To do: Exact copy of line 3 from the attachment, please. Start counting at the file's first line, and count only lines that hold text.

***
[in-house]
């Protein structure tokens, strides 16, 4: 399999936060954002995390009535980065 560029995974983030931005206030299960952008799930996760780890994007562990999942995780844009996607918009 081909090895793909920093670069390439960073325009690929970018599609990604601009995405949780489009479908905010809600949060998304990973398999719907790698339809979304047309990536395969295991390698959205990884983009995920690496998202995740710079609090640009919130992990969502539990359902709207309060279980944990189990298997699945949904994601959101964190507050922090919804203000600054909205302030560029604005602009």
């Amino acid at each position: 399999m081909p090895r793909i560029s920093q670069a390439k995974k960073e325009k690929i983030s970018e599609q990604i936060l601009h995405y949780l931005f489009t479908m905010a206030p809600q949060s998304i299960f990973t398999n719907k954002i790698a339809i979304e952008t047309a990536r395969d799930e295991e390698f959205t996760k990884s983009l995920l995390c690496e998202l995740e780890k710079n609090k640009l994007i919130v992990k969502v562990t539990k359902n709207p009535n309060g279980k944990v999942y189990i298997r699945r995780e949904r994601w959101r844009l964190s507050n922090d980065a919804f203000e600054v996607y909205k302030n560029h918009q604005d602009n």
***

């Amino acid at each position: 399999m081909p090895r793909i560029s920093q670069a390439k995974k960073e325009k690929i983030s970018e599609q990604i936060l601009h995405y949780l931005f489009t479908m905010a206030p809600q949060s998304i299960f990973t398999n719907k954002i790698a339809i979304e952008t047309a990536r395969d799930e295991e390698f959205t996760k990884s983009l995920l995390c690496e998202l995740e780890k710079n609090k640009l994007i919130v992990k969502v562990t539990k359902n709207p009535n309060g279980k944990v999942y189990i298997r699945r995780e949904r994601w959101r844009l964190s507050n922090d980065a919804f203000e600054v996607y909205k302030n560029h918009q604005d602009n």